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How To Shoot An Interview | A 7-Step Process by Parker Walbeck

By David J. Crewe on February 19th 2019

Creating an intriguing interview video can be a challenge for even a seasoned professional filmmaker. Thankfully, this video from Parker Walbeck and www.FullTimeFilmMaker.com breaks down the process of filming an interview into seven steps to help you manage any on-set worries and improve the quality of the footage you create.

Here are the seven steps from Parker’s video, condensed to give a brief overview the excellent content that this and the accompanying blog post provide.

  1. Location – The two things to consider when picking your location are 1) Lighting and 2) Composition, so that you can get the best looking shot possible.
  2. Composition – Once you have your subject positioned properly, the next step is to compose the shot so it looks great in-camera.
  3. Lighting – Once you’ve got your scene and your positioning nailed down, then it’s time to start adding and/or subtracting light to ensure your subject matter “pops.”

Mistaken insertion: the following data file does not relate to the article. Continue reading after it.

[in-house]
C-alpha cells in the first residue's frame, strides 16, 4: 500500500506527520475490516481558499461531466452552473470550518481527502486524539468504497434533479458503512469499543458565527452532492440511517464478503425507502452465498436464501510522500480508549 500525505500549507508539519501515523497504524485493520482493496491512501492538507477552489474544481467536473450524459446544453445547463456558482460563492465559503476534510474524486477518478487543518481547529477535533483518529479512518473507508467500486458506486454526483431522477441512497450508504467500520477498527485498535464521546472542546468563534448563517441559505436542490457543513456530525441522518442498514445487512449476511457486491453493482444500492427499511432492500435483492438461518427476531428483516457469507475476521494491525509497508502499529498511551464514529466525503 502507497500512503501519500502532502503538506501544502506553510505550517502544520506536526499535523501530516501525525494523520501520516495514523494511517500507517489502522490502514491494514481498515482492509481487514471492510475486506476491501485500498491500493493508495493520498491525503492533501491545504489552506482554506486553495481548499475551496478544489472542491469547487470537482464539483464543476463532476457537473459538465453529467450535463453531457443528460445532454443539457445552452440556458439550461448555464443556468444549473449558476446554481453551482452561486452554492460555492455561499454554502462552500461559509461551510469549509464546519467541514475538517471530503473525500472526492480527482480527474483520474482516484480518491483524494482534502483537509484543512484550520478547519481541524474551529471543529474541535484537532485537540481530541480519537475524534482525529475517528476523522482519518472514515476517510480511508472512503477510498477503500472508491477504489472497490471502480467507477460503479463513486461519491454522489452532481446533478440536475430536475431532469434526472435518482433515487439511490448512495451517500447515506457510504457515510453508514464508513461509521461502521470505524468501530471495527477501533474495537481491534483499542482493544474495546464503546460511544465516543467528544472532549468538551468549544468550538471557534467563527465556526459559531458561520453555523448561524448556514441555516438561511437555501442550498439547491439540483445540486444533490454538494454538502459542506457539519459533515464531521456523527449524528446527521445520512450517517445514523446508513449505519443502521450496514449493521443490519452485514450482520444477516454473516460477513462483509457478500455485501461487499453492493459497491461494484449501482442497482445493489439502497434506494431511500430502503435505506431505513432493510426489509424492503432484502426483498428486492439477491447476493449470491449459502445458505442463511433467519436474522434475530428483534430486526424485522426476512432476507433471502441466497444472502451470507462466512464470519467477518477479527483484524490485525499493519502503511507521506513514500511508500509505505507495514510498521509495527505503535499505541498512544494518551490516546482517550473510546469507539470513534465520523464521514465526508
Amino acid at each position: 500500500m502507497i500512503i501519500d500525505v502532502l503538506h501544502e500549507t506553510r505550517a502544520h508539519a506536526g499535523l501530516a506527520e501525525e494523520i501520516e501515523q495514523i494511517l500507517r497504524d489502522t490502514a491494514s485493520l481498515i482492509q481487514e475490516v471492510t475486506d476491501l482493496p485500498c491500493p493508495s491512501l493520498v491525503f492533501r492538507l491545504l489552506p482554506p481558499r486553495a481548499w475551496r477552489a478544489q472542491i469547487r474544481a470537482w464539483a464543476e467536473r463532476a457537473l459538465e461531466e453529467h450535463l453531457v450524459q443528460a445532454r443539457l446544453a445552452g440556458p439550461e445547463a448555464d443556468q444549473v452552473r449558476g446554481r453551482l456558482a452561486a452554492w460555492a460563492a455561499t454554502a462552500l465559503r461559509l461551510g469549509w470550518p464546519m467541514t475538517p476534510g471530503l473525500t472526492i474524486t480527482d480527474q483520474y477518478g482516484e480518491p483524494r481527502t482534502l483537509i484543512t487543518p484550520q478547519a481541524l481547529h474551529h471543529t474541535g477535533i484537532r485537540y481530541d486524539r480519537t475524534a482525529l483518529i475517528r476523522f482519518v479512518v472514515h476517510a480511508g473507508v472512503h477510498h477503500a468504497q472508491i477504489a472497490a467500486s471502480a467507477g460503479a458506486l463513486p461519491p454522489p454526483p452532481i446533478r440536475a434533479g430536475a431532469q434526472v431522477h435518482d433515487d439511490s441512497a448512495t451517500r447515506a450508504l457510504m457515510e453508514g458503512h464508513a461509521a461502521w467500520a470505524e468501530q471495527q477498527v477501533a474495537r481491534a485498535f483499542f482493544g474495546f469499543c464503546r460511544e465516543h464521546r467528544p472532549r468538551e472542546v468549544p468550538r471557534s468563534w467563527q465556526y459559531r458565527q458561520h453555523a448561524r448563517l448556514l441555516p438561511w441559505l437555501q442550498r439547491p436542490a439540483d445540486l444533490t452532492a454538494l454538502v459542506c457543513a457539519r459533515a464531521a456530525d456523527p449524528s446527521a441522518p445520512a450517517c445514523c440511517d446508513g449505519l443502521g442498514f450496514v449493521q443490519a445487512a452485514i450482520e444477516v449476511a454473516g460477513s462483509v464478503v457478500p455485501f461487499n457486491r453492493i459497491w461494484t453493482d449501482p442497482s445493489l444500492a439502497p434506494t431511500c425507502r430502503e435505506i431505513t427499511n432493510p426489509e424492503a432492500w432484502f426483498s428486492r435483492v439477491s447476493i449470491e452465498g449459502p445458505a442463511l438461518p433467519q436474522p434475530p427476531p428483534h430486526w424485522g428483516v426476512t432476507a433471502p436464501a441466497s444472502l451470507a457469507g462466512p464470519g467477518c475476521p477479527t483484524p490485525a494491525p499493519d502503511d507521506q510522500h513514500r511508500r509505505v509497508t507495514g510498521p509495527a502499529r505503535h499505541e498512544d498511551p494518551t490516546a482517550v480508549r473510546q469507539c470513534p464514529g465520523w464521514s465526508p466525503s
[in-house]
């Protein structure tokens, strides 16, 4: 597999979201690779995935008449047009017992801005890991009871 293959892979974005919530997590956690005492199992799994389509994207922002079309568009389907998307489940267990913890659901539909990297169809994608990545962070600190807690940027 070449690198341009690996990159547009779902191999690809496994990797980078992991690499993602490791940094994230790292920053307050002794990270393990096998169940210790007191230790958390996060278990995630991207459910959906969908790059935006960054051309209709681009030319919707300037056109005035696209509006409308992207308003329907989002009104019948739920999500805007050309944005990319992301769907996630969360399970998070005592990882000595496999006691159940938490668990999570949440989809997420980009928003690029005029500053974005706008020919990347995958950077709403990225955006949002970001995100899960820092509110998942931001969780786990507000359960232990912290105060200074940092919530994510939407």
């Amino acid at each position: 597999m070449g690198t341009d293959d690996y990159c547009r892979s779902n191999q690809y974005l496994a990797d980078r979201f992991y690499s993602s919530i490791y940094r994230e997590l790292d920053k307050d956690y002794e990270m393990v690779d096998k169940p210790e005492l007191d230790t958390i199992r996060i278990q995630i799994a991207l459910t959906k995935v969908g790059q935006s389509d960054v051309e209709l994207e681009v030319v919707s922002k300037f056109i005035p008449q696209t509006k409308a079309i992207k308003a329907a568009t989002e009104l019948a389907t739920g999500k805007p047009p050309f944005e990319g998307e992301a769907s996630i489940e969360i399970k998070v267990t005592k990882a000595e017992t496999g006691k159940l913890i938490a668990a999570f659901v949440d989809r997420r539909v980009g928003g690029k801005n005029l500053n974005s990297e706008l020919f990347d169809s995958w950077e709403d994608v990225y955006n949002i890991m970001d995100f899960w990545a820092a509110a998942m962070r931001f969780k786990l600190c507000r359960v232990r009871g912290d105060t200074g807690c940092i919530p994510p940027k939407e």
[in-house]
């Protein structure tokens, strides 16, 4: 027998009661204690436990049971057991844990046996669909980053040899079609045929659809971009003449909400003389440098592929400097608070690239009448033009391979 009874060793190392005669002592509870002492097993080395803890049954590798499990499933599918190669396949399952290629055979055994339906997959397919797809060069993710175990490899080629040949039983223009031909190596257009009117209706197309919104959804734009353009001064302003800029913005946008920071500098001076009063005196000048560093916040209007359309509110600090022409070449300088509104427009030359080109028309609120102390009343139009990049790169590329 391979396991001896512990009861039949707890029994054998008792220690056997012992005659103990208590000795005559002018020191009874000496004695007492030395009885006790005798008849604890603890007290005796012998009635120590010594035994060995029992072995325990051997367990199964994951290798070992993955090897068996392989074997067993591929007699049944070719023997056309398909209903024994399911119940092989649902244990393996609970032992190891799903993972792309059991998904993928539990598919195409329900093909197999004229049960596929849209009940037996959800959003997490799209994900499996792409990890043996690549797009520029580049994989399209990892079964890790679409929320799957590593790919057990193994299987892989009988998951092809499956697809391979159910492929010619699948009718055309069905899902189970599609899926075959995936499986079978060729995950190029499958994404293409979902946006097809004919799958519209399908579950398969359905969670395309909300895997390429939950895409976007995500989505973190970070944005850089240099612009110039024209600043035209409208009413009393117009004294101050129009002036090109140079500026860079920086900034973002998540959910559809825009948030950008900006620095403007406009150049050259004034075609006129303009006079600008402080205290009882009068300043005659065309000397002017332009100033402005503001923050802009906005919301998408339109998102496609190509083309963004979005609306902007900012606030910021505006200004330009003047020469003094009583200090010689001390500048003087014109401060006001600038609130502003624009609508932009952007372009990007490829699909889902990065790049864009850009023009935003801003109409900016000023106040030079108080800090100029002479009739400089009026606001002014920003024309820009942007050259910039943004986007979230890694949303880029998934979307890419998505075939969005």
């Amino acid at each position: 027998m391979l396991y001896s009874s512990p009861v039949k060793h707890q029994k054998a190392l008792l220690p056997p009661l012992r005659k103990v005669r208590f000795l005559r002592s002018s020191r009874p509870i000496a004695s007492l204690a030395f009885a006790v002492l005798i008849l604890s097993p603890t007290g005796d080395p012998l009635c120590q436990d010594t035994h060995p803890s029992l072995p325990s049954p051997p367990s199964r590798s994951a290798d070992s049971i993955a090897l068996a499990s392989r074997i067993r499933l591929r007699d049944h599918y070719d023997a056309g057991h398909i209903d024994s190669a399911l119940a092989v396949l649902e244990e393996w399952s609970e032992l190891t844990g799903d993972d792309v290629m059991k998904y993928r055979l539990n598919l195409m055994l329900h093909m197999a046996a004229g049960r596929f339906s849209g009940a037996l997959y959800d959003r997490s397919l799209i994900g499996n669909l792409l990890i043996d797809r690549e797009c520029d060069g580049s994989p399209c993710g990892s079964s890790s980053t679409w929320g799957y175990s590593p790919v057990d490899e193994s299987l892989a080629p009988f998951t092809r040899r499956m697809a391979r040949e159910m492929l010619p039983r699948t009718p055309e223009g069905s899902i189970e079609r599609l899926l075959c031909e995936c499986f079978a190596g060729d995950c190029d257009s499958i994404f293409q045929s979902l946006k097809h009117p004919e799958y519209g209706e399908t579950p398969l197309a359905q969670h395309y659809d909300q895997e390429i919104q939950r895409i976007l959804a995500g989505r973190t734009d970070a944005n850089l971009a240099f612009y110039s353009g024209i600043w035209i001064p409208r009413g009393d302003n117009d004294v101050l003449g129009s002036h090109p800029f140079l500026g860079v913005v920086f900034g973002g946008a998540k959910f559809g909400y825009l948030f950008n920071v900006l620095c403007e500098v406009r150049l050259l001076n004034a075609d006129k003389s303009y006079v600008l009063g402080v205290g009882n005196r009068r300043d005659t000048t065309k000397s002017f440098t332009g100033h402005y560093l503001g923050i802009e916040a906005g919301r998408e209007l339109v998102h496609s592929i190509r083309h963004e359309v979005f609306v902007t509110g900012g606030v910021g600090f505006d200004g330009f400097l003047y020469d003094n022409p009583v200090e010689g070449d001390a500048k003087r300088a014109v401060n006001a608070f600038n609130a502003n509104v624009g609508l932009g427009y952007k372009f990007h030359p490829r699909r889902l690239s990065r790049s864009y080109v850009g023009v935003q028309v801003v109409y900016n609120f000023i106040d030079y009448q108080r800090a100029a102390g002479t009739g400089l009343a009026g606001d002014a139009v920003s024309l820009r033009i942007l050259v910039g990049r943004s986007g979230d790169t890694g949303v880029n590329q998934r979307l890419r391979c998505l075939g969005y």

4. Audio “George Lucas said that ‘Audio is half of the viewing experience.’ Don’t take audio lightly! No matter how professional your image looks, if your audio is echoey or distorted, your whole production feels amateur.” Make sure to have the right people and tools to capture the audio correctly to ensure a quality production.
  5. Camera Settings – Typically, you want your shutter speed to be double your frames per second (FPS), but in a situation with minimal movement, you can can increase your shutter speed to compensate for having a low aperture instead of messing with ND filters. You’ll also want to ensure that your settings and picture profiles are matched across all cameras in a multi-shot setup.
  6. Slider Settings – Sliders aren’t necessary, but having them and putting to good use will add a definite cinematic movement and feel to your production, taking your interview to the next level. Your speed of movement should match the intensity of the interview.
  7. Interviewing Process – Once you have everything set up and your cameras are rolling, there are a few things to remember to keep a smooth interview process:
    1. Sync Your Video and Audio – Use a slate or have someone clap to help sync the audio and video in post.